I review this small segment of the literature to show that, though the aesthetic of the field came to stand as a badge of contemporary ambitiousness in art circa 1957, it was surrounded by a complex conversation. Within it, Mitchell’s choice to not completely flatten out the world, or to relegate relationships either to literal space off-screen or to surfaces on which flat signs are read, makes more sense and is all the more impressive. In her paintings of 1957 to 1960, we see her stubbornly asserting something else. Given how thoroughly Pop art would, by 1963, embrace its version of the field as sign/advertisement/label/billboard, Mitchell’s decision to paint the way she did should be given greater historical significance than it has been so far. Her work suggests there was another way of thinking about things, an alternative to simply destroying the easel picture and giving ourselves over to the pleasures of a nonrelational dissolution and disorientation. To be sure, we hear Greenberg and Fried, too, reaching for alternatives to the histrionics of the dominant culture described by Leja, but they feel they must reject all reference to the body in space, whereas Mitchell doesn’t.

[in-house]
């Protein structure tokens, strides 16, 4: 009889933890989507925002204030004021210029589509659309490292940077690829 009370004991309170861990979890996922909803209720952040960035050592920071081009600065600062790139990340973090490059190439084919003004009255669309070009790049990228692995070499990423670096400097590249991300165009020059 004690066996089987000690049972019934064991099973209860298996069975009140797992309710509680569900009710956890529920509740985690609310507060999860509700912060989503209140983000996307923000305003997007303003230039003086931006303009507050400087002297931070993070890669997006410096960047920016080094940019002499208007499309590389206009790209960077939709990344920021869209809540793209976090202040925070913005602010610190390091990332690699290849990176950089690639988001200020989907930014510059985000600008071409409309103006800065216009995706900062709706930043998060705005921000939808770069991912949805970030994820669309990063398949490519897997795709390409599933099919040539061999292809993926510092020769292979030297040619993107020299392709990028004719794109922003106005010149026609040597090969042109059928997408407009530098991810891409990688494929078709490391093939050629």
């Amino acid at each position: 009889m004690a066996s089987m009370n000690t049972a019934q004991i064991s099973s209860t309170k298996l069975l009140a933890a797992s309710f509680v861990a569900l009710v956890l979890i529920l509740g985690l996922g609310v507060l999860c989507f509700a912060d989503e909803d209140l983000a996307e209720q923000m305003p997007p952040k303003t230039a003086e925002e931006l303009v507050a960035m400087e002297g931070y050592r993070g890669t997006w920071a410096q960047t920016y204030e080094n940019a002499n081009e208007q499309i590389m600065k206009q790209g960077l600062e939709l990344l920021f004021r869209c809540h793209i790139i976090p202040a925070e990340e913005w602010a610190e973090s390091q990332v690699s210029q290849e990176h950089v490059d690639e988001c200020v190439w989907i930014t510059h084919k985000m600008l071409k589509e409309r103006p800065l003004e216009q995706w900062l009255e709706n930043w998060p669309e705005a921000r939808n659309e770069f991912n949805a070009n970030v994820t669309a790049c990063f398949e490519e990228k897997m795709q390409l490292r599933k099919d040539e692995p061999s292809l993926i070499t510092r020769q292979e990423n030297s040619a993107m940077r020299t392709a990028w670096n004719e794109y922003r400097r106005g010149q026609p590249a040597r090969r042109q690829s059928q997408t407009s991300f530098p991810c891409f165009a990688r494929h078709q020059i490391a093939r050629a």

Rather than dismiss the aspects of Mitchell’s work that tied it to tradition as inherently conservative, we might think of their presence as stalwartly defending a decidedly modern way of encountering the world at a time when it was being displaced and abandoned.

Though her style was not widely imitated, Mitchell’s work consistently sold in the ’50s, and she had representation through Eleanor Ward’s Stable Gallery, New York, beginning in 1953.13 The gallery advisory board agreed unanimously to bring the young Mitchell onto the roster, whereas none of Ward’s other artists (among them Rauschenberg and Jack Tworkov) had been admitted without debate, according to Elaine de Kooning.14 This quick acceptance is perhaps attributable to Mitchell’s slashing paint strokes, which fit the period demand for “anxiety” and for a “safer” (read: whiter) version of jazz-inspired improvisation. But her earliest critics also recognized something more “sturdy” in her pictures, something closer to “the greatest masters of modern art.”15 Nicolas Calas (in 1952), Leo Steinberg (in 1956), and Ashton (in 1958) praised her paintings for corralling immediacy, intensity, and chance into something that included “intentions” and “the willed act.”16 In addition to the passage quoted above, Ashton wrote on multiple occasions about “space” in Mitchell’s work.17 The fact that something about Mitchell’s art resembled traditional painting’s illusion of three-dimensionality is no surprise. She herself spoke openly about her respect for the art of the past—for French painting in particular—and about her lifelong desire to join the ranks of the great painters in the European tradition.18

Joan Mitchell, Ladybug, 1957, oil on canvas, 77 7⁄8 × 108". © Estate of Joan Mitchell.